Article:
For Mark, this can only happen at the end of the journey to the cross. Only a disciple who fully understands what sort of messiah Jesus is can possess such mature faith. We’re told that Bartimaeus follows Jesus “on the way.” Bartimaeus, who represents the enlightened follower, goes with Jesus to Jerusalem, symbolically following him to the cross.

All of Mark’s healing stories express not only factsof the healings, but also larger messages that Mark wishes to express through them. Paying attention to these larger messages can deepen our understanding of Jesus’ mission and our own call to follow him. 
 
UNDERSTANDING MARK’S MESSAGE
1. Concentrate on the meaning Mark ascribes to the mighty deeds of Jesus. Healing is a fundamental aspect of God’s reign. In Jesus, God was fulfilling the promises he had made so long before to restore all of creation.

2. Open your eyes to the ways Jesus continues to work in the world. Addiction, cruelty, suffering of all kinds—and apathy toward them—are some of the forms that evil takes in our world today, and people have been freed from them.

Can you recognize in your life or in the lives of others how God has confronted these evils and conquered them? Can you, to use the words of the author Mary Catherine Hilkert, OP, “name grace” in our world? More importantly, can you give hope to those who still suffer by proclaiming what God has already done for others?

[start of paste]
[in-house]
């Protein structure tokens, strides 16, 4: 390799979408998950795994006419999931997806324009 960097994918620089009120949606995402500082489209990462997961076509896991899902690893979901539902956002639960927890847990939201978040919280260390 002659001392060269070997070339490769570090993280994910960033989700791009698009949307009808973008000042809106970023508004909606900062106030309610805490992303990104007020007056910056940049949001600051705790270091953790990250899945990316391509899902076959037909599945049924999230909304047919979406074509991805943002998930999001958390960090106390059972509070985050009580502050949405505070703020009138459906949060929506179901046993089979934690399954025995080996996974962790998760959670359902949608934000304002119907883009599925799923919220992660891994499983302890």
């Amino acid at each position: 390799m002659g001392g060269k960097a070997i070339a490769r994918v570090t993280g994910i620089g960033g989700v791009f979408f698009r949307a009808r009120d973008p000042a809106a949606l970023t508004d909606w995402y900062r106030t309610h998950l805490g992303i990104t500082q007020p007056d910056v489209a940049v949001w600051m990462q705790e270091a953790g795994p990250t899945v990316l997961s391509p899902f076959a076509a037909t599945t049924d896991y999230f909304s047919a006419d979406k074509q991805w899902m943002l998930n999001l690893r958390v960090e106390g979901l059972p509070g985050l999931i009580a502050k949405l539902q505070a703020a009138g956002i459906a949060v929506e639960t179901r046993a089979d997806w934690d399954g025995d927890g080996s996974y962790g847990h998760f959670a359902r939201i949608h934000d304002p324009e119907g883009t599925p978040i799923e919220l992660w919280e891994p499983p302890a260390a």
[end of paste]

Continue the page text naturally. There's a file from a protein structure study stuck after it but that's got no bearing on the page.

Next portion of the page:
3. See Jesus’ mighty deeds from the perspective of the cross, itself a manifestation of evil. Through Jesus, God has struck the fatal blow to evil. In the end, God’s reign will triumph. For the time being, the cross must still be borne in every generation by every follower of Jesus.

“Name grace,” but also “name evil.” Look for signs of God’s kingdom, but also recognize evil. In what ways does evil wreak havoc in the world, your community, your own life? Do you have the love it takes to confront that evil as Jesus did on the cross? Do you have faith that, if you risk confronting evil, Jesus will be with you? Do you dare hope that taking up the cross by naming and challenging evil can bring healing?

If you can’t yet do all this, cry out to Jesus, like the father of a boy with a demon, “Have compassion on us and help us!” (9:22). 
  
UNDERSTANDING MIRACLES
Today we understand the natural world to operate according to impersonal forces or “laws of nature.” When someone experiences healing that cannot be explained according to our understanding of these laws, we call it a miracle. We understand it as God interfering with the laws of nature.